Regenerating Cannabis Plants: A Practical How-To Guide

Regenerating cannabis plants is a technique for the advanced grower, but it’s not without its benefits and supporters. Read on to find out what it is, and how to do it!

Regenerating Cannabis Plants

You've lovingly nurtured your cannabis plant from the time she was a tiny sprout until her flowers were perfectly ripe and ready to cut. If it seems wrong to cast her aside in favour of a newer, younger model, we have good news for you. It's totally possible to breathe new life into your fading girl by learning how to regenerate cannabis plants.

Here, we'll walk you through how regeneration works, its pros and cons, and the differences between regenerating indoor, outdoor, and autoflowering plants. Finally, we'll end with step-by-step instructions to walk you through the process in greater detail. Ready? Let's go!

How Does Cannabis Regeneration Work?

How Does Cannabis Regeneration Work?

Cannabis plants are very photosensitive. As the available hours of light per day decrease, the change triggers these annuals to produce more of their flowering hormones. Once these hormones reach a set level, the plants know that their life will soon be over, so they answer the call to reproduce by starting the flowering stage.

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By increasing the available hours of light, you can force the plant to reduce the amount of flowering hormones it produces. This drop will eventually stop the flowering process and force the plant to revert back to the vegetative stage. Sometimes growers do this by accident, but our focus will be on purposeful regeneration performed immediately after a successful harvest.

Reasons To Regenerate Your Cannabis Plants

Reasons To Regenerate Your Cannabis Plants

You don't need to justify your desire to regenerate plants. It's a cool skill to have, and no one likes a challenge more than weed growers. If you can manage to chop buds off the same plant multiple times, you'll definitely impress your smoking buddies with this magical feat. However, there are several more practical reasons to regenerate cannabis plants, other than having a story to tell while passing a nicely rolled spliff.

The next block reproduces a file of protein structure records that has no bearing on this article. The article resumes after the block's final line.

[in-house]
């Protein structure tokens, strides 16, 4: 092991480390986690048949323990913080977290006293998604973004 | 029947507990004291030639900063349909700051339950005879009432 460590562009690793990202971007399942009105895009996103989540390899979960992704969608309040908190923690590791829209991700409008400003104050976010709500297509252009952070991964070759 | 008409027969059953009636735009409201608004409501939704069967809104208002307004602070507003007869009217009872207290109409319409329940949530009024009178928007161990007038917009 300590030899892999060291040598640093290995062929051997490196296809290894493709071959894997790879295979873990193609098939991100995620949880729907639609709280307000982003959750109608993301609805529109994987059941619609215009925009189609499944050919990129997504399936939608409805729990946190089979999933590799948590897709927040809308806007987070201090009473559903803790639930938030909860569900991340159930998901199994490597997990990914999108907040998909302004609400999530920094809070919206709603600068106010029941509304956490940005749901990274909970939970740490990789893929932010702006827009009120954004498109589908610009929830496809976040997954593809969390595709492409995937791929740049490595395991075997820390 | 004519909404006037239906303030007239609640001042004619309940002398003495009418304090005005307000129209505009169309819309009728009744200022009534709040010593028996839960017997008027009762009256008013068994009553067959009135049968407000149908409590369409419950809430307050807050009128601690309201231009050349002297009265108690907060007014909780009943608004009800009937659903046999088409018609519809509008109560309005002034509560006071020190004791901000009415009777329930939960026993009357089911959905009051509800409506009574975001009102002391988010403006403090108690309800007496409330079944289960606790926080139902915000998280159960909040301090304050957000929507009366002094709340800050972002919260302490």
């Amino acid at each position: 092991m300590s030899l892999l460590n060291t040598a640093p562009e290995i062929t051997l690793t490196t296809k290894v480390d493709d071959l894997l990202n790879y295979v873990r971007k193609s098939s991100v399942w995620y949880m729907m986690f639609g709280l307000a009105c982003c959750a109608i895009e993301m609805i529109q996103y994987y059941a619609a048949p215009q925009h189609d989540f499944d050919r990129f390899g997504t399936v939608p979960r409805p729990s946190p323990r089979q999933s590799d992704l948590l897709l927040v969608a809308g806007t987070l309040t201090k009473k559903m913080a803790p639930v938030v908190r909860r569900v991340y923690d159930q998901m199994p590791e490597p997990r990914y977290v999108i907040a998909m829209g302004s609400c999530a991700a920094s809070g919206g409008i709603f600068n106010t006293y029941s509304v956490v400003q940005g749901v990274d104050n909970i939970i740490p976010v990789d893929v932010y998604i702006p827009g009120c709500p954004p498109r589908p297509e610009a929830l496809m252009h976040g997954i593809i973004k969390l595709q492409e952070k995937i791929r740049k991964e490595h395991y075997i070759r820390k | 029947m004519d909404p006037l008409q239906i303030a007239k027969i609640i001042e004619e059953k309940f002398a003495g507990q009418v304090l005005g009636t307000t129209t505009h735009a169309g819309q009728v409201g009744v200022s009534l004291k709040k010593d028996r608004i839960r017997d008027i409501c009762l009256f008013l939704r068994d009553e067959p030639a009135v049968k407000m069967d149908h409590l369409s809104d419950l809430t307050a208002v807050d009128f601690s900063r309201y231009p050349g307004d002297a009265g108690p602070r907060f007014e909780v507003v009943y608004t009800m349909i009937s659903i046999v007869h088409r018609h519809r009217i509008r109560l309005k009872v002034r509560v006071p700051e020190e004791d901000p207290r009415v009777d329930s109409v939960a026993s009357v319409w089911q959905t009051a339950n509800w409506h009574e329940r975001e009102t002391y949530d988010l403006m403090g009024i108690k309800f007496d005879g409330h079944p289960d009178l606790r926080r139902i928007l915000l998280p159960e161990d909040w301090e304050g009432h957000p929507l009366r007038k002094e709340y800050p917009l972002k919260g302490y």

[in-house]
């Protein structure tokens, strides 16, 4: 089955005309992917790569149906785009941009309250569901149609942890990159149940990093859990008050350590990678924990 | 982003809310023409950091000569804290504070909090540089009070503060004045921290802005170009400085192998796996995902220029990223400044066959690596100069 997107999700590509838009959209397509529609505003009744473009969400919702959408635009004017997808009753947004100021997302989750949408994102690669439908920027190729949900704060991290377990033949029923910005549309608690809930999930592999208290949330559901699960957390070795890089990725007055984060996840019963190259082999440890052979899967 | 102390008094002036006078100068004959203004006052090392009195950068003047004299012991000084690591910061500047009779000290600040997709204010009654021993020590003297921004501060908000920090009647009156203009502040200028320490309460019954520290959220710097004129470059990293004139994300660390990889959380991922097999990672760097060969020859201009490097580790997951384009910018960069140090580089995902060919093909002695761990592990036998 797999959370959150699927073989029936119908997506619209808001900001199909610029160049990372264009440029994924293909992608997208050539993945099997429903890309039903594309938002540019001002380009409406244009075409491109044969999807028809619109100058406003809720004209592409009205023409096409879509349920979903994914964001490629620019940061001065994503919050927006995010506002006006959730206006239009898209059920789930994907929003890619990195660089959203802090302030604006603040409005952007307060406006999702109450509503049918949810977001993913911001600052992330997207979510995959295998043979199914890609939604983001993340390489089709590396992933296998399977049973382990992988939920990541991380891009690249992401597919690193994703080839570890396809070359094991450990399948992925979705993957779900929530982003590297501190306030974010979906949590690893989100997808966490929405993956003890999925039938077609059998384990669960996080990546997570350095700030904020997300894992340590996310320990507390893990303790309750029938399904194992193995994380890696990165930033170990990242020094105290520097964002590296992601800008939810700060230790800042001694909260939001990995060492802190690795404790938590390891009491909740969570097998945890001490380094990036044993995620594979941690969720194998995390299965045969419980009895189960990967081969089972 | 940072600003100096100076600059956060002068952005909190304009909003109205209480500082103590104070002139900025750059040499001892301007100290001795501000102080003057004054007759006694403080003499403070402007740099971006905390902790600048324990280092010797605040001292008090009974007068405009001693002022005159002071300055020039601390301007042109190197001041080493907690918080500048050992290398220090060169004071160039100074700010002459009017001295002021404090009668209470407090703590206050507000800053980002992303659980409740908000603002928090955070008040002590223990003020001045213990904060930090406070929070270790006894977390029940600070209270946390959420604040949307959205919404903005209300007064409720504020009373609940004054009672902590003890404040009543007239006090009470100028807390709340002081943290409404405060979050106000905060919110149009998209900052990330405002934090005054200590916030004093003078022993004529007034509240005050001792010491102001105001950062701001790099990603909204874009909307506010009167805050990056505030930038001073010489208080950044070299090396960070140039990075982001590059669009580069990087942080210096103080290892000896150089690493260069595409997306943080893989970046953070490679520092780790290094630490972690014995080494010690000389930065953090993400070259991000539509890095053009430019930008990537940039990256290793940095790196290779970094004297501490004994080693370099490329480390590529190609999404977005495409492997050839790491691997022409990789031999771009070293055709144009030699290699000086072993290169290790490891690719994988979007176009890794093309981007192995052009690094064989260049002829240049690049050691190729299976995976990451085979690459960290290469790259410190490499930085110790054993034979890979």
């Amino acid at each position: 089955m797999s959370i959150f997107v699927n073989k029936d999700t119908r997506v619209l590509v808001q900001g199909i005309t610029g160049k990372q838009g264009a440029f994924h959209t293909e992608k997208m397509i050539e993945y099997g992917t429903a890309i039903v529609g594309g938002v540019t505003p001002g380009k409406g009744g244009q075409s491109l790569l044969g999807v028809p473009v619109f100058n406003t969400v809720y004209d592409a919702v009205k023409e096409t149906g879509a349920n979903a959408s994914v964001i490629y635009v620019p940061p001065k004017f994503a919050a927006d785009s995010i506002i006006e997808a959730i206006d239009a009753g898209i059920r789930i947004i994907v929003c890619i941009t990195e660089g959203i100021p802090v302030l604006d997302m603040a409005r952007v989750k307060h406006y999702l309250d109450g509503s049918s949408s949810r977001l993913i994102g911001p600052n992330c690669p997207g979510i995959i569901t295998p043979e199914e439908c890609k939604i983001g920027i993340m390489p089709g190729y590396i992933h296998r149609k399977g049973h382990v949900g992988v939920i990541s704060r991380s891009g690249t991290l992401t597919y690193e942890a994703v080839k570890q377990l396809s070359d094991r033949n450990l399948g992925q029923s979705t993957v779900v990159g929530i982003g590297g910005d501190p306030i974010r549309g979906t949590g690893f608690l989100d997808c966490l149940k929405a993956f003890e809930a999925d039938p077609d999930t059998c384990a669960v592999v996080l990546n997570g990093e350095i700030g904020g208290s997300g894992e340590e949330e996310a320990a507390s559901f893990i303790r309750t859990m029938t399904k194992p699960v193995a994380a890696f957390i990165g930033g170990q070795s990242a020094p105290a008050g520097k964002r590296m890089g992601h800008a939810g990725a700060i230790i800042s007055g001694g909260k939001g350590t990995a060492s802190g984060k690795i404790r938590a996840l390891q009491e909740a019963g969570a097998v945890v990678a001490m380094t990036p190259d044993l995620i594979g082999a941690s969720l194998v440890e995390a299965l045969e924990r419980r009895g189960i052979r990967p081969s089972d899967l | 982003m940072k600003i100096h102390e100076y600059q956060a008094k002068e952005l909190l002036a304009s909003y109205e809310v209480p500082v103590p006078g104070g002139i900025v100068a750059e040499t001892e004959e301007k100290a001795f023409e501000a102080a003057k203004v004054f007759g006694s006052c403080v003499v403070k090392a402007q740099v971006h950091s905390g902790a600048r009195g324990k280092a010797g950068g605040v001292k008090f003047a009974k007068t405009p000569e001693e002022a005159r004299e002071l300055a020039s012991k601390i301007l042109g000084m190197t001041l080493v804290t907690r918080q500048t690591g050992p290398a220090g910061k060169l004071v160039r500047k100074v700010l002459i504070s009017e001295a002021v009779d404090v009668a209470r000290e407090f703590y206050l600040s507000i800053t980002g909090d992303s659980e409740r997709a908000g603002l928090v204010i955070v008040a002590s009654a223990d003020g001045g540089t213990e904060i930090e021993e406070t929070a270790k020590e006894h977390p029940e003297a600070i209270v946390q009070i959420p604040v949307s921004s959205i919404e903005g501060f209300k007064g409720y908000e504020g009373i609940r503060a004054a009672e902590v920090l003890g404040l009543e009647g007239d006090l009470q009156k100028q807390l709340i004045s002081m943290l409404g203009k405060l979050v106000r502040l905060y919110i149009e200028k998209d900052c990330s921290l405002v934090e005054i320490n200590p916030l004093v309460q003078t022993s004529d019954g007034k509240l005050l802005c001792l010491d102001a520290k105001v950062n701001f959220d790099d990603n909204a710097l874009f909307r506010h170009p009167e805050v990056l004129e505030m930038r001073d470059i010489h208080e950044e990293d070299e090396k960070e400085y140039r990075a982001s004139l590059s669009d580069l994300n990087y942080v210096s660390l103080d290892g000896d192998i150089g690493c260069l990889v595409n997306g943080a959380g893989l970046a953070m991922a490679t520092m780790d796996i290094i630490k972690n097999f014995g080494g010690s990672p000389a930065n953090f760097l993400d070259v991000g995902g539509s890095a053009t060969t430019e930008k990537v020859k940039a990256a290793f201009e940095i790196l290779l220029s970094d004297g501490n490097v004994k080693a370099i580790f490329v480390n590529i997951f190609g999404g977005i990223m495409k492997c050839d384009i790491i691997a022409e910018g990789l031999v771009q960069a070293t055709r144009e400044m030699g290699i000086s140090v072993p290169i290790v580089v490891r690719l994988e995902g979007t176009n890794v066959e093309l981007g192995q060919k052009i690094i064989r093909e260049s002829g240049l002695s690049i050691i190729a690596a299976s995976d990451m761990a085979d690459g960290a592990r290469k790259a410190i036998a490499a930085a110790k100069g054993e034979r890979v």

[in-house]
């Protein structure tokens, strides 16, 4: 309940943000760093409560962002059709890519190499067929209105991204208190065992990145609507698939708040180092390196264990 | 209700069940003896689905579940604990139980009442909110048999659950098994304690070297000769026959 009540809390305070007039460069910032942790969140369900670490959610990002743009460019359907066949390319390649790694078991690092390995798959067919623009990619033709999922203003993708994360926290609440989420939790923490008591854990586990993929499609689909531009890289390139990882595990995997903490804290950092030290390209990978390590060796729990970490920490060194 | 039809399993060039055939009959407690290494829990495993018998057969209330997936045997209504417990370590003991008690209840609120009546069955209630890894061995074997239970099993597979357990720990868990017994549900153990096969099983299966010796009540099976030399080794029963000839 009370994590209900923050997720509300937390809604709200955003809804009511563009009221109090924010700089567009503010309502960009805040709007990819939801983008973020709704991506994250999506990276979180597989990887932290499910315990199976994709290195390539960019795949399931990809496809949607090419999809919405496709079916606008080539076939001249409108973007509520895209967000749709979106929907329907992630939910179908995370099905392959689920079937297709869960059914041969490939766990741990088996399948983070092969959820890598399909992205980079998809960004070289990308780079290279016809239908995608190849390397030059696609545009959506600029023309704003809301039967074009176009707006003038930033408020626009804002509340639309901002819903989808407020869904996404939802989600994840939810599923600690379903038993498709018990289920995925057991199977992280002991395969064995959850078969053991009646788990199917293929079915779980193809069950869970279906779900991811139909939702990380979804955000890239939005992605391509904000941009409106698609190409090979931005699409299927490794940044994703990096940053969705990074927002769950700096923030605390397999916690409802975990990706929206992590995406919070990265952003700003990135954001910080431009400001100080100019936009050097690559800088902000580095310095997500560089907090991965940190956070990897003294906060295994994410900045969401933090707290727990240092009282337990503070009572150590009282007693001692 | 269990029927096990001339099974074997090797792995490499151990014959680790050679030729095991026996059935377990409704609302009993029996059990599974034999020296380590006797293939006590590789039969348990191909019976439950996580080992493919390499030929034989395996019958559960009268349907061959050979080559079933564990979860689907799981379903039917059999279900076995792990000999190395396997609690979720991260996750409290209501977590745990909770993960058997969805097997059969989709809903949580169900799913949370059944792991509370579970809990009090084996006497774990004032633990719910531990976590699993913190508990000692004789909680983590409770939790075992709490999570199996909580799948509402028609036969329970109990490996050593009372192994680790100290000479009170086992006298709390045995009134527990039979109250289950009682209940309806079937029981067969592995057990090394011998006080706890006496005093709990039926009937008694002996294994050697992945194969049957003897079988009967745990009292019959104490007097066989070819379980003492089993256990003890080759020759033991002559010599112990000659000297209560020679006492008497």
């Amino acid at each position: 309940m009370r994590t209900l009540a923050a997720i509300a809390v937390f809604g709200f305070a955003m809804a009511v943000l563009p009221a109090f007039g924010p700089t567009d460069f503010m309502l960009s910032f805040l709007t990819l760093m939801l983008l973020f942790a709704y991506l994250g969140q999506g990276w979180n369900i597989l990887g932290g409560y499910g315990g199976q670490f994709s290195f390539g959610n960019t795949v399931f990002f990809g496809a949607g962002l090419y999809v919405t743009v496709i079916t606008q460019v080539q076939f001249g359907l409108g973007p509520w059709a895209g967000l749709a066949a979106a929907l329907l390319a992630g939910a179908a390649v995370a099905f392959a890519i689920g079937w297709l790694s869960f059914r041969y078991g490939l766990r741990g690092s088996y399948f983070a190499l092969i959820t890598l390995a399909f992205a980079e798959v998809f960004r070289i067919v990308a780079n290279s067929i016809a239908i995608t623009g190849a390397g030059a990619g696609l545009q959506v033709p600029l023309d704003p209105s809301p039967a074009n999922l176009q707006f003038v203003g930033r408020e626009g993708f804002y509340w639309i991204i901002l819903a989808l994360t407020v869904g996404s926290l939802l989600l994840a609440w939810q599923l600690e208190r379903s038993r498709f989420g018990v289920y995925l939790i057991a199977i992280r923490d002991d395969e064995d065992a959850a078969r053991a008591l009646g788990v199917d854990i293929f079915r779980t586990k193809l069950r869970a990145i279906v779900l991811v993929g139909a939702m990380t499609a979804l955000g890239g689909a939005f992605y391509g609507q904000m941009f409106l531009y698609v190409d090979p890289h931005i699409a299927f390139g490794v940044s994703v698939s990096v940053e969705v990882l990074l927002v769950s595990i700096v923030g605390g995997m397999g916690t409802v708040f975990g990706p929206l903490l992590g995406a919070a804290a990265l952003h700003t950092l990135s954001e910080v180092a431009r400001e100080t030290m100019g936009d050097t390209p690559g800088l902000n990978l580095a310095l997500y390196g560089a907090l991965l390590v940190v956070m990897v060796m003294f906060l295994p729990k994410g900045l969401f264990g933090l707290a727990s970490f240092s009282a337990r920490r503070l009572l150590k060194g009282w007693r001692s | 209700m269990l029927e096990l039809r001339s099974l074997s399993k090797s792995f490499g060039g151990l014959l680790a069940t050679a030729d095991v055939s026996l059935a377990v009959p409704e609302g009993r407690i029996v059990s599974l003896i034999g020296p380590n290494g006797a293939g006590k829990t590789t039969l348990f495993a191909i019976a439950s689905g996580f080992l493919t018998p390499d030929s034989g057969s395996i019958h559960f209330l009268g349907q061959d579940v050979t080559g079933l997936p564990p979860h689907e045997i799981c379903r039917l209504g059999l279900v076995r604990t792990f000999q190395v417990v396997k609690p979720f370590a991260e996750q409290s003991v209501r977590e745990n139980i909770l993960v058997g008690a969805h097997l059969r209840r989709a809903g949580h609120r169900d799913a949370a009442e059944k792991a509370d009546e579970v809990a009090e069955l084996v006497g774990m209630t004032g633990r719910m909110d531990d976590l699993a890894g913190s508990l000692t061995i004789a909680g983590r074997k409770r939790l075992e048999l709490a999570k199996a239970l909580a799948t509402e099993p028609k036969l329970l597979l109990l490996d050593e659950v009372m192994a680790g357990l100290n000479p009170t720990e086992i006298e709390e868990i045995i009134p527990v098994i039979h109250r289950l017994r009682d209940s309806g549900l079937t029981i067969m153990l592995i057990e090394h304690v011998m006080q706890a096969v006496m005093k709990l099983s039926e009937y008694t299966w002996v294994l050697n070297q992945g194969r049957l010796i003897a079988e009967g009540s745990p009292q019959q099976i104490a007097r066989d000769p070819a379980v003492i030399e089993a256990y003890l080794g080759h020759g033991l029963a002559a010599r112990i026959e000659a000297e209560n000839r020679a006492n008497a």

1. Saves Space By Eliminating Mothers

If you can consistently regenerate your existing plants, there's little to no need to keep a separate grow space along with the associated equipment for your mothers and a nursery of clones. This not only saves square footage that you could devote to flowering plants, but also saves money by reducing energy and hardware needs.

2. Saves Time By Reducing Veg

Cannabis strains that take well to regeneration bounce back quickly. Their roots, trunk, and primary branches are already developed, so they'll have a head start on the typical veg cycle with a robust support system. Plus, you won't have to wait for them to reach sexual maturity or guess whether they'll be female. In a best case scenario, you'll be able to harvest more buds off the same plant within eight weeks of the time it reverted to veg.

3. Preserves Genetics

Your mother finally failed to thrive. You can't find any more of your preferred cannabis seeds. You realise near the end of bloom that you have a very special phenotype on your hands, but you carelessly forgot to take clones while you had the chance. With regeneration, there's no need to lose exceptional genetics just because bad things happen. Simply trick the plant into vegging again and you're back in business.

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Pros And Cons Of Cannabis Regeneration

Pros And Cons Of Cannabis Regeneration

Like everything in life, regenerating cannabis plants has its pros and cons. Review this list so you know what you're getting yourself into before trying this advanced technique.

Pros

  • Saves time and gets you to the next harvest faster.
  • With each cycle, regenerated plants get a little bigger and yield better.
  • You'll be 100% confident that the plant is female.
  • No need to keep mothers for clones or source new seeds.
  • Saves space and cuts down on equipment and energy costs.
  • Allows you to quickly create new "monster-cropped" clones. These are cuts taken from a flowering plant.

Cons

  • This is an advanced method that typically requires a lot of growing experience.
  • Not all strains take to regeneration. They may die, show hermaphrodite tendencies, or develop deficiencies in yield, vigour, or quality.
  • If plants are overstressed during the regeneration process, they could take up to two months to recover. When this happens, it negates the time savings from the list of pros.